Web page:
The subterfuge was on an impressive scale. How far back do you need to go to create a false identity for a notorious criminal? The man charged with guarding a nation’s borders, General Aziz, knew the answer; you have to go back to the beginning and you need to know the right people to get you there.
In the course of investigating this story, Al Jazeera’s Investigative Unit obtained more than 50 documents that became the building blocks of Haris’s new identity: fake birth certificates, fake marriage certificates, fake degree papers, fake bank accounts, fake police reports, fake signatures attested by lawyers and, of course, the most important fake document of all, a passport.
Armed with a raft of forged paperwork, the newly created Mohammad Hasan, with close support from his brother, the general, moved swiftly to create or buy stakes in companies in Hungary – Bay of Bengal Kft, Taylorville Kft and briefly Consultech Europe Kft – which could own property, run restaurants, import and export goods and even set up a money exchange kiosk for tourists.
Now Haris had to handle large sums of money being channelled into Europe from Bangladesh. He had to keep moving, keep buying property and businesses and keep creating ways to hide hundreds of thousands of dollars. France was his next target where, using his fake identity, he bought a stake in five companies and purchased a house in Paris. The choice of company names had a familiar ring; Bay of Bengal, Info Bay of Bengal as well as Snigdha. For a short while, he also owned TPTY and MHPB Holdings. At the registered address of one of his companies is a store offering international money transfers.
Sami had helped “Mohammad Hasan” in Hungary but there was growing pressure from an increasingly frustrated General Aziz who started sending a stream of emails and texts to Budapest. He was worried that “Hasan” was not making his new life and would eventually have to return to Bangladesh. The tone became threatening and dark. By the summer of 2016 Sami sensed danger. “If my brother has to return, people responsible will repent. They will curse their life, I promise,” the general wrote.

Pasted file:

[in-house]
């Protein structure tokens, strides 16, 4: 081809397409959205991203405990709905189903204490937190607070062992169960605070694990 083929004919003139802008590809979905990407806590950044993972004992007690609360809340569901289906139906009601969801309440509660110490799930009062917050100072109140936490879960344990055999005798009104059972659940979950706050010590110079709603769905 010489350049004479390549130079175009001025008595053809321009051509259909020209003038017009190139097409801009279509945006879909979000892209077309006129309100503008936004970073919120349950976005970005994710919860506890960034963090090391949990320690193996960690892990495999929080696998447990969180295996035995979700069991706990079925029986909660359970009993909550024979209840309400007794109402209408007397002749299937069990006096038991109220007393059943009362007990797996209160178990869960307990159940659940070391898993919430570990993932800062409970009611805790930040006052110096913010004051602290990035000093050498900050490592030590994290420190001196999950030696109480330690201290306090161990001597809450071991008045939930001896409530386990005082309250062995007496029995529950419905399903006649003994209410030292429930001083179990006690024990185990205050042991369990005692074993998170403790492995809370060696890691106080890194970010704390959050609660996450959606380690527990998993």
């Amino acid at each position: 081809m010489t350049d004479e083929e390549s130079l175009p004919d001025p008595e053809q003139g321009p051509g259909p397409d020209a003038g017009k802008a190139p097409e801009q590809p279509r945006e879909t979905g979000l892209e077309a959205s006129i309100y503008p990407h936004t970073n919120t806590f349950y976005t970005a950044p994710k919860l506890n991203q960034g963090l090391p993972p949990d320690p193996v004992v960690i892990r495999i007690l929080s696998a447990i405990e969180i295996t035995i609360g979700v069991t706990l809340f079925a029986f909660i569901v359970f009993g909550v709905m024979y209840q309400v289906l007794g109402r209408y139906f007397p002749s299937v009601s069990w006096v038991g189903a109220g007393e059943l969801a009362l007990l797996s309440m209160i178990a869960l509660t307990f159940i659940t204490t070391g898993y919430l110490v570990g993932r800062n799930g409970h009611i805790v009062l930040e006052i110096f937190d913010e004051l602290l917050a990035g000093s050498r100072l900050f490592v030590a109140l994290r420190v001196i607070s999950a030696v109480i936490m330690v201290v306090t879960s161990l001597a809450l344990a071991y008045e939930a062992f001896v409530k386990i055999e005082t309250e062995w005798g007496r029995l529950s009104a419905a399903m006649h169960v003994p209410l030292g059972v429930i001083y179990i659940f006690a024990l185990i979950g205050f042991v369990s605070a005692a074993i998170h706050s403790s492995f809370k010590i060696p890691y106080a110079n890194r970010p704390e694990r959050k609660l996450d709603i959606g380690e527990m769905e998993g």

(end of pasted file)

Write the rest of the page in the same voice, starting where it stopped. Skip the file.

Sami wanted to find out more about “Mohammad Hasan” and decided to use his contacts in the Bangladesh army who told him to look no further than Interpol’s Red Notice list, an electronic bulletin board for the world’s most dangerous criminals. Type in nationality – Bangladesh, name, Haris Ahmed and hit return.
Staring back at him was a faded black and white photo of “Mohammad Hasan” – younger, heavier and rougher-looking but unmistakably the same man. It was the convicted killer, Haris Ahmed.
Sami was in too deep and decided the only way to break free from the powerful Ahmed clan was to go deeper still and expose their criminal network. He had seen enough to know that Haris had powerful links in Hungary. It was then that Al Jazeera’s Investigative Unit gained a new asset, an undercover source who would help reveal the full scale of the Ahmed clan’s dealings.